NBA playoff picture: East pretty much set, West not so much

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There are just four days of NBA games left and a lot is left to be decided in the playoffs.

Well, at least in the Western Conference.

The East is pretty much locked up, and although the cement has not fully dried on all the games, we have a pretty good idea what the matchups will be. The West, however, is a lot more fluid, with some key games this week to determine things.

With the East, the matchups would be:

Bulls (1) vs. 76ers (8)
Heat (2) vs. Knicks (7)
Pacers (3) vs. Magic (6)
Celtics (4) vs. Hawks (5)

The Boston vs. Atlanta matchup is locked in, the only question remaining is who gets home court. Boston is the No. 4 seed by virtue of winning the Atlantic Division, but that does not guarantee home court — the Hawks have the better record by a game after their win over a Celtics team that rested pretty much everybody Friday.

While Indiana vs. Orlando isn’t officially a lock, one more Magic win and it is — and the Magic play the Bobcats this week. So, consider it a lock.

There is a mathematical chance the Bucks could catch the 76ers for the eight seed, but it’s not happening. It also is possible that the Sixers could pass the Knicks and get the seven seed, but Basketball Prospectus puts that at 4.9 percent. Basically, what you see is what you get in the East.

The West matchups as of Monday morning:

Spurs (1) vs. Jazz (8)
Thunder (2) vs. Mavericks (7)
Lakers (3) vs. Nuggets (6)
Clippers (4) vs. Grizzlies (5)

San Antonio has a magic number of one to get the top seed, so that is happening, which will lock Oklahoma City in at No. 2. Also, the Lakers’ magic number to win the Pacific (and hold on to the three seed) is one (the Lakers have the tiebreaker over the Clippers, meaning that half-game lead is really one and a half). So what we’re saying is that although it’s not yet official, the top three seeds in the West are close to locked in.

Then it gets messy. The Grizzlies are a game back but could catch the Clippers for the No. 4 seed — however a Clippers-Grizzlies matchup may be the one thing we can count on in the West. Basketball Prospectus puts the odds of that happening at 95.9 percent.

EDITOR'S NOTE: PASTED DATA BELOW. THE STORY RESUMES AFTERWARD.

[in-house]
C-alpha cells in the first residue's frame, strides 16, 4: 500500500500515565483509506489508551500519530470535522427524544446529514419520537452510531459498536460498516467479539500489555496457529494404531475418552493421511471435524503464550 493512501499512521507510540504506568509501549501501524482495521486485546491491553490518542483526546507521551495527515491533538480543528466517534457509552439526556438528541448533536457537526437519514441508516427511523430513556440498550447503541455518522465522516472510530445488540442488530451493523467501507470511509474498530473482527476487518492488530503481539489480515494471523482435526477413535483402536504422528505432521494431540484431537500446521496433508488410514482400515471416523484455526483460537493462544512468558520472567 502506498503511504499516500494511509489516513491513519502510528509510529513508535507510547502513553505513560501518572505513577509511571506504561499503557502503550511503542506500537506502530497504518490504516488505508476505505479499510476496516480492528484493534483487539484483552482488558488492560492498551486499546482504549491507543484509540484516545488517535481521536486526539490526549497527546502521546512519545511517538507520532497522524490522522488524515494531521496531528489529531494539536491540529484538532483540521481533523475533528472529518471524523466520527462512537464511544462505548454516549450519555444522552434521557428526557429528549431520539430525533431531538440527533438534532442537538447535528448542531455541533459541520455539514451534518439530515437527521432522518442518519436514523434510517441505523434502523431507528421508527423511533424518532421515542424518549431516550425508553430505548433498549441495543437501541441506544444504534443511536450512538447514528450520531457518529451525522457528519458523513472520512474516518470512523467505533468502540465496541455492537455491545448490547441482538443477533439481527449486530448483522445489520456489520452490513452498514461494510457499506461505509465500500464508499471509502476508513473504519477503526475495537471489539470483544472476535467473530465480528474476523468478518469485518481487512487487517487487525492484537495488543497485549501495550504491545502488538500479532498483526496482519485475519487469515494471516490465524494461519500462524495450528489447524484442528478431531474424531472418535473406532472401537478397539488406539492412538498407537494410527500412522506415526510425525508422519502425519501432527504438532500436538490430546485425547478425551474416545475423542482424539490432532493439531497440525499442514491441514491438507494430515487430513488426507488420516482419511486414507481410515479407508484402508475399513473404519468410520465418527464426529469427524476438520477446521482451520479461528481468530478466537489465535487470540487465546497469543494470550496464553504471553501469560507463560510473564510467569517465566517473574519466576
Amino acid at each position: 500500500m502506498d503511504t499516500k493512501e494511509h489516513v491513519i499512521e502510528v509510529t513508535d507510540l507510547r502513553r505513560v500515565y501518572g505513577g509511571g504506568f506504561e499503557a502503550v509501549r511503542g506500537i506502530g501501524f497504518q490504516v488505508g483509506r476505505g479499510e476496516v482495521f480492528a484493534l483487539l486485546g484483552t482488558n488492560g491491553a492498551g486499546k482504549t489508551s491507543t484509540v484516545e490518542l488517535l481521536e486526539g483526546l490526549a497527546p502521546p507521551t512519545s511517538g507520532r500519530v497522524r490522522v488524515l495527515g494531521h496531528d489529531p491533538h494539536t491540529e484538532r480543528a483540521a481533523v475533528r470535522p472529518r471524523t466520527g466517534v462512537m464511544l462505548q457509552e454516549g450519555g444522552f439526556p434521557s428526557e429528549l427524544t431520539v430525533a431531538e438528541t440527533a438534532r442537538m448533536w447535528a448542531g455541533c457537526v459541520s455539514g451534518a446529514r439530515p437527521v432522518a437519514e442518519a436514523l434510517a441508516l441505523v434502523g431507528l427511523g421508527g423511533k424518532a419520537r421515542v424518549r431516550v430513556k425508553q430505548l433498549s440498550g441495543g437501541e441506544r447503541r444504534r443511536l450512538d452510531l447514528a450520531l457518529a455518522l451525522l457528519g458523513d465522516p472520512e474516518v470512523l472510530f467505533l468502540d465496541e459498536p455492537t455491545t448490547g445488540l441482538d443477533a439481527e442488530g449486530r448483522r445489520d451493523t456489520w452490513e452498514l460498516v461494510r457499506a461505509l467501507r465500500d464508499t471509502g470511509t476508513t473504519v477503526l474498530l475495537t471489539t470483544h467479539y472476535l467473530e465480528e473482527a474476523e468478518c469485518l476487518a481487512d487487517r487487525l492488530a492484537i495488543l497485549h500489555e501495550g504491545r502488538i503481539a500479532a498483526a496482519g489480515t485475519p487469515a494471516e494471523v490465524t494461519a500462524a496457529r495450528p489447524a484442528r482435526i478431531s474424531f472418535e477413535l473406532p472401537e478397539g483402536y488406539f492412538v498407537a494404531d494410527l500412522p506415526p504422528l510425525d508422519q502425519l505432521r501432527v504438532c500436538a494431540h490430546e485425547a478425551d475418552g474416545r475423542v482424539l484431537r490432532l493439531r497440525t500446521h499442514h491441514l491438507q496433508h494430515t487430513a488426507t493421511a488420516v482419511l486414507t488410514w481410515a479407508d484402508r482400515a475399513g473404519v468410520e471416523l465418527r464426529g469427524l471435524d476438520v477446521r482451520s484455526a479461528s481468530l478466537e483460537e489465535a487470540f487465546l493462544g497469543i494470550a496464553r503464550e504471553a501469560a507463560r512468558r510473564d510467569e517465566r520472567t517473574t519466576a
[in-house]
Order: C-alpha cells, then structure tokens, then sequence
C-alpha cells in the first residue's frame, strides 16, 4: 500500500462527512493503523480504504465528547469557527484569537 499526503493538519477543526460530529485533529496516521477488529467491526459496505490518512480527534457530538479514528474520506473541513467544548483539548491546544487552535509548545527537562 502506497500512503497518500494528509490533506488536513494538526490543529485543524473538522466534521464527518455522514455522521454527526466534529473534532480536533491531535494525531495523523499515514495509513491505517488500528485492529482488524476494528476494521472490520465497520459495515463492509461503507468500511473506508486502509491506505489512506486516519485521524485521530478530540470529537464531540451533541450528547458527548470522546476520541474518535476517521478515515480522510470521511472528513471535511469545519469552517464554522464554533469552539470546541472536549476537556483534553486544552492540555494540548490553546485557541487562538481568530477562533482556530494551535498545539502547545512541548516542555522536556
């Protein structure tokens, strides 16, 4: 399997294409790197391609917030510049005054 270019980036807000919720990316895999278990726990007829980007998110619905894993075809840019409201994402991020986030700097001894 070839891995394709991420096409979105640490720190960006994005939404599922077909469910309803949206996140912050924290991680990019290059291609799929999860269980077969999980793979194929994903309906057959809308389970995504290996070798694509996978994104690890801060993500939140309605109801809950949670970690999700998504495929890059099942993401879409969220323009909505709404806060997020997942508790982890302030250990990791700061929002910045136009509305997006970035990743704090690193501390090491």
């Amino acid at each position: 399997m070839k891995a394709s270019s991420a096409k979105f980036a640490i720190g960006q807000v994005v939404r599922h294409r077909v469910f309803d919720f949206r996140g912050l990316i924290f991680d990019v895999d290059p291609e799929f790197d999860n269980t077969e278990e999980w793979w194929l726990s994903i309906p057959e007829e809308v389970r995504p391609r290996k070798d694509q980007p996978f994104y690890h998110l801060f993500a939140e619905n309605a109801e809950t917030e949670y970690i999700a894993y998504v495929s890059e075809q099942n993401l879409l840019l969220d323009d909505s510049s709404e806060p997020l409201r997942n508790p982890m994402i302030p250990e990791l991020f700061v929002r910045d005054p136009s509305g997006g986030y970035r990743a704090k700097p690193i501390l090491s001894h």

Phoenix plays Utah on Tuesday, and that could shape who gets the eight seed (Utah is one game up right now). Also, only half a game separates Denver and Dallas for the six/seven seeds, so that could shift. I wouldn’t be shocked if today’s order is the final order, but things are still fluid.

GM Bob Myers: Steve Kerr can coach Warriors ‘as long as he wants’

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Rick Carlisle coached 13 seasons, including seven in Dallas, when the Mavericks stated he could coach them as long as he wanted.

Steve Kerr needed just three seasons with the Warriors.

Monte Poole of NBC Sports Bay Area:

Kerr has done an amazing job in Golden State, implementing a pace-setting offense predicated on movement and fine-tuning a quality defense.

It helps to have great players like Stephen Curry, Draymond Green, Klay Thompson and eventually Kevin Durant. But Kerr has maximized them. He has also played a prominent role in establishing a productive culture throughout the entire organization.

Of course, health is the big catch. Kerr has missed significant time the last two years due to complications from back surgery. He’s looking forward to a long career, but those headaches and pains aren’t far in the rearview mirror.

Kerr clearly knows how to win with this super team, not necessarily as easy of a task as it appears. He has more than earned the right to stay on the bench for the Warriors’ next iteration, whenever that comes.